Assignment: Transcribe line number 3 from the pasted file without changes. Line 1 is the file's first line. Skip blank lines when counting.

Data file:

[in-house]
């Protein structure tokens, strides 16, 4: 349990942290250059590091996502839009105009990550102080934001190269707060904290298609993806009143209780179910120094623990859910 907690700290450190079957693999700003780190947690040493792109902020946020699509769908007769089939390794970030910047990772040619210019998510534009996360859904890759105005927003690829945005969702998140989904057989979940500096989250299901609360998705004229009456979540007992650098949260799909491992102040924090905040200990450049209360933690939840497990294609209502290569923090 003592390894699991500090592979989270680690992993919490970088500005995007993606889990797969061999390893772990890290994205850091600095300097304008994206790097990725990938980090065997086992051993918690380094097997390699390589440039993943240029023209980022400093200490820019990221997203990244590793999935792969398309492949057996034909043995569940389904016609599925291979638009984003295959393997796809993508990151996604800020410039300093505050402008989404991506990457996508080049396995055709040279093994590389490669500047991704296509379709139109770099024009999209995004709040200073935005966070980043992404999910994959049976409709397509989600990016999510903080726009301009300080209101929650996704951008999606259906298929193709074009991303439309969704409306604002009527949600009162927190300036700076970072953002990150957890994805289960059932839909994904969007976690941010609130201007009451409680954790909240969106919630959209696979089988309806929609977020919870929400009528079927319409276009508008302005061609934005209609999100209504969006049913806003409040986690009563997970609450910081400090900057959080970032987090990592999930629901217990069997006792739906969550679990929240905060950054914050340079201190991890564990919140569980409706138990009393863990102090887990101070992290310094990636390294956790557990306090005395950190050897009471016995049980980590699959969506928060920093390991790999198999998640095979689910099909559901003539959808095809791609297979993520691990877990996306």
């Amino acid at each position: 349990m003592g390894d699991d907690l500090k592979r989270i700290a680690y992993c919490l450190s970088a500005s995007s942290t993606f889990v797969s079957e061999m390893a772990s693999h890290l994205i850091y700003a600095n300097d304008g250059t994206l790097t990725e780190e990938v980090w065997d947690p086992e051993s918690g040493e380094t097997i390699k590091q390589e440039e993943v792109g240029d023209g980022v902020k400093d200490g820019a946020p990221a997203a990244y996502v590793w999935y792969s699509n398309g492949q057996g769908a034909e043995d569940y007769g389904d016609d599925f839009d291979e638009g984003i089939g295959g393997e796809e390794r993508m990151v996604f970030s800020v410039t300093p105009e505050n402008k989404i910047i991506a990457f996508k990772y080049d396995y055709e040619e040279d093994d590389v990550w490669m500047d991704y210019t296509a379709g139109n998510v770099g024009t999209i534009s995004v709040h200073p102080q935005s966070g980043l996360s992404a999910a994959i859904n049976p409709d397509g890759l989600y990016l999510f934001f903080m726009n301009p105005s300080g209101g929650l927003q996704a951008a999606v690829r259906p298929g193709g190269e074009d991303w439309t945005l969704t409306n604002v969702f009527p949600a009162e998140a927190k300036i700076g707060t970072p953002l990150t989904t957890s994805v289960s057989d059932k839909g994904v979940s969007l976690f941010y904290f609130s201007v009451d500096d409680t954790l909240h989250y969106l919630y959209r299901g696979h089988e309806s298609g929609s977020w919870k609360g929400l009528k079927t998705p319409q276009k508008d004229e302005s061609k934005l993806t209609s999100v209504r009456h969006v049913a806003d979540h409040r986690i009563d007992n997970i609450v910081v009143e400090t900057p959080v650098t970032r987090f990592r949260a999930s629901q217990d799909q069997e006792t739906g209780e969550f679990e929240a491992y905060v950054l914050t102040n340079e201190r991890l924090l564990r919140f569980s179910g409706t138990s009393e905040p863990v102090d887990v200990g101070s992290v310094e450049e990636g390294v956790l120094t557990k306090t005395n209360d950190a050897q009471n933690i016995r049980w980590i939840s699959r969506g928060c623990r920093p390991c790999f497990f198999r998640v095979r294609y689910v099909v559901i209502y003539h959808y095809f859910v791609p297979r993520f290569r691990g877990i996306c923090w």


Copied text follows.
């Amino acid at each position: 349990m003592g390894d699991d907690l500090k592979r989270i700290a680690y992993c919490l450190s970088a500005s995007s942290t993606f889990v797969s079957e061999m390893a772990s693999h890290l994205i850091y700003a600095n300097d304008g250059t994206l790097t990725e780190e990938v980090w065997d947690p086992e051993s918690g040493e380094t097997i390699k590091q390589e440039e993943v792109g240029d023209g980022v902020k400093d200490g820019a946020p990221a997203a990244y996502v590793w999935y792969s699509n398309g492949q057996g769908a034909e043995d569940y007769g389904d016609d599925f839009d291979e638009g984003i089939g295959g393997e796809e390794r993508m990151v996604f970030s800020v410039t300093p105009e505050n402008k989404i910047i991506a990457f996508k990772y080049d396995y055709e040619e040279d093994d590389v990550w490669m500047d991704y210019t296509a379709g139109n998510v770099g024009t999209i534009s995004v709040h200073p102080q935005s966070g980043l996360s992404a999910a994959i859904n049976p409709d397509g890759l989600y990016l999510f934001f903080m726009n301009p105005s300080g209101g929650l927003q996704a951008a999606v690829r259906p298929g193709g190269e074009d991303w439309t945005l969704t409306n604002v969702f009527p949600a009162e998140a927190k300036i700076g707060t970072p953002l990150t989904t957890s994805v289960s057989d059932k839909g994904v979940s969007l976690f941010y904290f609130s201007v009451d500096d409680t954790l909240h989250y969106l919630y959209r299901g696979h089988e309806s298609g929609s977020w919870k609360g929400l009528k079927t998705p319409q276009k508008d004229e302005s061609k934005l993806t209609s999100v209504r009456h969006v049913a806003d979540h409040r986690i009563d007992n997970i609450v910081v009143e400090t900057p959080v650098t970032r987090f990592r949260a999930s629901q217990d799909q069997e006792t739906g209780e969550f679990e929240a491992y905060v950054l914050t102040n340079e201190r991890l924090l564990r919140f569980s179910g409706t138990s009393e905040p863990v102090d887990v200990g101070s992290v310094e450049e990636g390294v956790l120094t557990k306090t005395n209360d950190a050897q009471n933690i016995r049980w980590i939840s699959r969506g928060c623990r920093p390991c790999f497990f198999r998640v095979r294609y689910v099909v559901i209502y003539h959808y095809f859910v791609p297979r993520f290569r691990g877990i996306c923090w």